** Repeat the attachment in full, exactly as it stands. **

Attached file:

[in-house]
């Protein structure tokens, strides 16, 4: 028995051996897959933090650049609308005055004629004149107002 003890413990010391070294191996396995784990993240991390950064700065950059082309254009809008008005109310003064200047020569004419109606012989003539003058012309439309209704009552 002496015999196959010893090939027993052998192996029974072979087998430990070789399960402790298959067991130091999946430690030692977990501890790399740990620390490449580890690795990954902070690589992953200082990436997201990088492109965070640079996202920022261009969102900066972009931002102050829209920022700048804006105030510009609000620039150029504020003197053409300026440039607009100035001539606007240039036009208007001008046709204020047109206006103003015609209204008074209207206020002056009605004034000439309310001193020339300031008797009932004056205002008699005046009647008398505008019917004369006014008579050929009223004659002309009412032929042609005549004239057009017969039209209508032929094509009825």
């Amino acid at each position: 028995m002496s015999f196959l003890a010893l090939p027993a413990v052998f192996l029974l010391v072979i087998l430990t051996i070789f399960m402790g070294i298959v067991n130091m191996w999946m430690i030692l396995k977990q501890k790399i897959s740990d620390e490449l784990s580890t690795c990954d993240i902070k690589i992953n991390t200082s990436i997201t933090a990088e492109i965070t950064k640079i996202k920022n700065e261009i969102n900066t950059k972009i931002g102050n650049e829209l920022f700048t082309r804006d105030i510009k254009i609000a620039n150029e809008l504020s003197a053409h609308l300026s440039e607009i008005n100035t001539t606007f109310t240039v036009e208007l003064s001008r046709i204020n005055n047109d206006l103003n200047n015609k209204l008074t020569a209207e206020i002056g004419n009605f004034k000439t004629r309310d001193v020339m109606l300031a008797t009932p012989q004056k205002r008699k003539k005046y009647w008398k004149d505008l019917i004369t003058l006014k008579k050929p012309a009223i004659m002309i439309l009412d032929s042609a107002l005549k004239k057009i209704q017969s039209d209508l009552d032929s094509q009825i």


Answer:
[in-house]
């Protein structure tokens, strides 16, 4: 028995051996897959933090650049609308005055004629004149107002 003890413990010391070294191996396995784990993240991390950064700065950059082309254009809008008005109310003064200047020569004419109606012989003539003058012309439309209704009552 002496015999196959010893090939027993052998192996029974072979087998430990070789399960402790298959067991130091999946430690030692977990501890790399740990620390490449580890690795990954902070690589992953200082990436997201990088492109965070640079996202920022261009969102900066972009931002102050829209920022700048804006105030510009609000620039150029504020003197053409300026440039607009100035001539606007240039036009208007001008046709204020047109206006103003015609209204008074209207206020002056009605004034000439309310001193020339300031008797009932004056205002008699005046009647008398505008019917004369006014008579050929009223004659002309009412032929042609005549004239057009017969039209209508032929094509009825």
């Amino acid at each position: 028995m002496s015999f196959l003890a010893l090939p027993a413990v052998f192996l029974l010391v072979i087998l430990t051996i070789f399960m402790g070294i298959v067991n130091m191996w999946m430690i030692l396995k977990q501890k790399i897959s740990d620390e490449l784990s580890t690795c990954d993240i902070k690589i992953n991390t200082s990436i997201t933090a990088e492109i965070t950064k640079i996202k920022n700065e261009i969102n900066t950059k972009i931002g102050n650049e829209l920022f700048t082309r804006d105030i510009k254009i609000a620039n150029e809008l504020s003197a053409h609308l300026s440039e607009i008005n100035t001539t606007f109310t240039v036009e208007l003064s001008r046709i204020n005055n047109d206006l103003n200047n015609k209204l008074t020569a209207e206020i002056g004419n009605f004034k000439t004629r309310d001193v020339m109606l300031a008797t009932p012989q004056k205002r008699k003539k005046y009647w008398k004149d505008l019917i004369t003058l006014k008579k050929p012309a009223i004659m002309i439309l009412d032929s042609a107002l005549k004239k057009i209704q017969s039209d209508l009552d032929s094509q009825i």